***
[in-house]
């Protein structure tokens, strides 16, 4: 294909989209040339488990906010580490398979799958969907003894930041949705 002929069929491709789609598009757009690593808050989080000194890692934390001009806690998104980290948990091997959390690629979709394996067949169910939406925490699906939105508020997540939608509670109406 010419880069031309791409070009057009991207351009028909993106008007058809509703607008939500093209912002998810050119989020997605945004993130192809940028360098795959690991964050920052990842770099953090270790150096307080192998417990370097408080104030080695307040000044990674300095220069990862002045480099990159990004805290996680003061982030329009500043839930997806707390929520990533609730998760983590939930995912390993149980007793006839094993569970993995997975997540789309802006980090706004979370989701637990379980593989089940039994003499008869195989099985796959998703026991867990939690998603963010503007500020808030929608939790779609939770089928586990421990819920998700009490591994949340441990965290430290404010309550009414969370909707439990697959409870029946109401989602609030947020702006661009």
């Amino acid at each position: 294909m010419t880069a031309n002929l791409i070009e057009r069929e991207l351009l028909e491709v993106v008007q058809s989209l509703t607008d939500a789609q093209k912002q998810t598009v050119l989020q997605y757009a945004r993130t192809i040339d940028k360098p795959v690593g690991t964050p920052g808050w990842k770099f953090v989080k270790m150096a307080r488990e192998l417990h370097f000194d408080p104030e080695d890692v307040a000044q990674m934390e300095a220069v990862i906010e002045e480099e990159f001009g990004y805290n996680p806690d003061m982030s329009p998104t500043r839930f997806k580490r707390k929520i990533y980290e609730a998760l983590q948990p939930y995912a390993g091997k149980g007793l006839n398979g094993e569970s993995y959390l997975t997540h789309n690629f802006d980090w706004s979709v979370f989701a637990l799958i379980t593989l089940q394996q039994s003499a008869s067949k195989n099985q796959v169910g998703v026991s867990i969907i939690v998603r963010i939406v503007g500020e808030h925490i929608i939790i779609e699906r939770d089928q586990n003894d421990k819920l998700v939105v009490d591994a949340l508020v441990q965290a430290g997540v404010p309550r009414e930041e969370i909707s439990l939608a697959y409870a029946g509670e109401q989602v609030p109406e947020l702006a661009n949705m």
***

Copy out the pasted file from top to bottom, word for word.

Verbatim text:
[in-house]
């Protein structure tokens, strides 16, 4: 294909989209040339488990906010580490398979799958969907003894930041949705 002929069929491709789609598009757009690593808050989080000194890692934390001009806690998104980290948990091997959390690629979709394996067949169910939406925490699906939105508020997540939608509670109406 010419880069031309791409070009057009991207351009028909993106008007058809509703607008939500093209912002998810050119989020997605945004993130192809940028360098795959690991964050920052990842770099953090270790150096307080192998417990370097408080104030080695307040000044990674300095220069990862002045480099990159990004805290996680003061982030329009500043839930997806707390929520990533609730998760983590939930995912390993149980007793006839094993569970993995997975997540789309802006980090706004979370989701637990379980593989089940039994003499008869195989099985796959998703026991867990939690998603963010503007500020808030929608939790779609939770089928586990421990819920998700009490591994949340441990965290430290404010309550009414969370909707439990697959409870029946109401989602609030947020702006661009």
């Amino acid at each position: 294909m010419t880069a031309n002929l791409i070009e057009r069929e991207l351009l028909e491709v993106v008007q058809s989209l509703t607008d939500a789609q093209k912002q998810t598009v050119l989020q997605y757009a945004r993130t192809i040339d940028k360098p795959v690593g690991t964050p920052g808050w990842k770099f953090v989080k270790m150096a307080r488990e192998l417990h370097f000194d408080p104030e080695d890692v307040a000044q990674m934390e300095a220069v990862i906010e002045e480099e990159f001009g990004y805290n996680p806690d003061m982030s329009p998104t500043r839930f997806k580490r707390k929520i990533y980290e609730a998760l983590q948990p939930y995912a390993g091997k149980g007793l006839n398979g094993e569970s993995y959390l997975t997540h789309n690629f802006d980090w706004s979709v979370f989701a637990l799958i379980t593989l089940q394996q039994s003499a008869s067949k195989n099985q796959v169910g998703v026991s867990i969907i939690v998603r963010i939406v503007g500020e808030h925490i929608i939790i779609e699906r939770d089928q586990n003894d421990k819920l998700v939105v009490d591994a949340l508020v441990q965290a430290g997540v404010p309550r009414e930041e969370i909707s439990l939608a697959y409870a029946g509670e109401q989602v609030p109406e947020l702006a661009n949705m």